Abstract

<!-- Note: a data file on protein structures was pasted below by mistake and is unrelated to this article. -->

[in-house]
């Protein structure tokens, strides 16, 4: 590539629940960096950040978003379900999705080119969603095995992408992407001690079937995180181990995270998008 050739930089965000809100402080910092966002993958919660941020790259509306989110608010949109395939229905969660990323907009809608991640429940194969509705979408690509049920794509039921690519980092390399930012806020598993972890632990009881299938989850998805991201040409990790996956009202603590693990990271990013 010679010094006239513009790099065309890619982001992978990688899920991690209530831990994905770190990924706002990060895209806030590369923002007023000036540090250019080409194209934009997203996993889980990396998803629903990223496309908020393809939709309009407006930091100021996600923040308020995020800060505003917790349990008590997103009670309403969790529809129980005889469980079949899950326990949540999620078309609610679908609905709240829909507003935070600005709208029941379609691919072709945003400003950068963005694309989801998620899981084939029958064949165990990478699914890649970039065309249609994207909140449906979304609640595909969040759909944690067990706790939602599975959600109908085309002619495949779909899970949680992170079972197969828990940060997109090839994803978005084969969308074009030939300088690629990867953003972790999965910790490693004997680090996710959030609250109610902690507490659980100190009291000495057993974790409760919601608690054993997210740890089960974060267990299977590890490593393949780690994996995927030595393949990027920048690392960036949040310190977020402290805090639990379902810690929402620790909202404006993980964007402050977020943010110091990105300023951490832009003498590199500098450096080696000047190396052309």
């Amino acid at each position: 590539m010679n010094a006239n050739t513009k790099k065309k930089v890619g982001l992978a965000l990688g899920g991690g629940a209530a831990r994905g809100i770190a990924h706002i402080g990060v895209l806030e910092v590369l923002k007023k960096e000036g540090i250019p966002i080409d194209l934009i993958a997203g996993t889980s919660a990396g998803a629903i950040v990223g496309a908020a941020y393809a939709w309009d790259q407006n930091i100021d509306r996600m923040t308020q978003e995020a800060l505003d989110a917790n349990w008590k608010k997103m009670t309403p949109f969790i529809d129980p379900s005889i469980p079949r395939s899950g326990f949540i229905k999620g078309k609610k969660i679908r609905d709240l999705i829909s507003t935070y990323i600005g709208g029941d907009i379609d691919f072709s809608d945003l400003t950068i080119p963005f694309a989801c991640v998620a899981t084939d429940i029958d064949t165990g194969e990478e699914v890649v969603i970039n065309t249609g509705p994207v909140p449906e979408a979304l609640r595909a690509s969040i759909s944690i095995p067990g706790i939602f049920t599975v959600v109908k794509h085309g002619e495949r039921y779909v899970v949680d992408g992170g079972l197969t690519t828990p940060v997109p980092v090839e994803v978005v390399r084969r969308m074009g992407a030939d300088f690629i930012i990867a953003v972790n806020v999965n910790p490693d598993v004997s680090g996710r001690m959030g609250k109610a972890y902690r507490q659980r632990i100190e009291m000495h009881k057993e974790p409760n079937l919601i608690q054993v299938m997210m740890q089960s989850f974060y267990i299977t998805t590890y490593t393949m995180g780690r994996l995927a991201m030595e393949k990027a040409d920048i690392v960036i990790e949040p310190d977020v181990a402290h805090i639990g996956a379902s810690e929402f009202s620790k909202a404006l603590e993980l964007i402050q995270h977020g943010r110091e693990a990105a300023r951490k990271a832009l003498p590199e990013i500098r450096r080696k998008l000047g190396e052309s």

Modern gas turbine development continues to move toward increased overall efficiency, driven in part by higher firing temperatures that point to a need for more cooling air to prevent catastrophic component failure. However, using additional cooling flow bled from the upstream compressor causes a corresponding detriment to overall efficiency. A primary candidate for cooling flow optimization is purge flow, which contributes to sealing the stator-rotor cavity and prevents ingestion of hot main gas path flow into the wheelspace. Previous research has identified that the external main gas path flow physics play a significant role in driving rim seal ingestion. However, the potential impact of other cooling flow features on ingestion behavior, such as vane trailing edge (VTE) flow, is absent in the open literature. This paper presents experimental measurements of rim cavity cooling effectiveness collected from a one-stage turbine operating at engine-representative Reynolds and Mach numbers. Carbon dioxide (CO2) was used as a tracer gas in both the purge flow and vane trailing edge flow to investigate flow migration into and out of the wheelspace. Results show that the vane trailing edge flow does in fact migrate into the rim seal and that there is a superposition relationship between individual cooling flow contributions. Radial and circumferential traverse surveys were performed to quantify cooling flow radial migration through the main gas path with and without vane trailing edge flow. The surveys confirmed that vane trailing edge flow is entrained into the wheelspace as purge flow is reduced. Local CO2 measurements also confirmed the presence of VTE flow deep in the wheelspace cavity.

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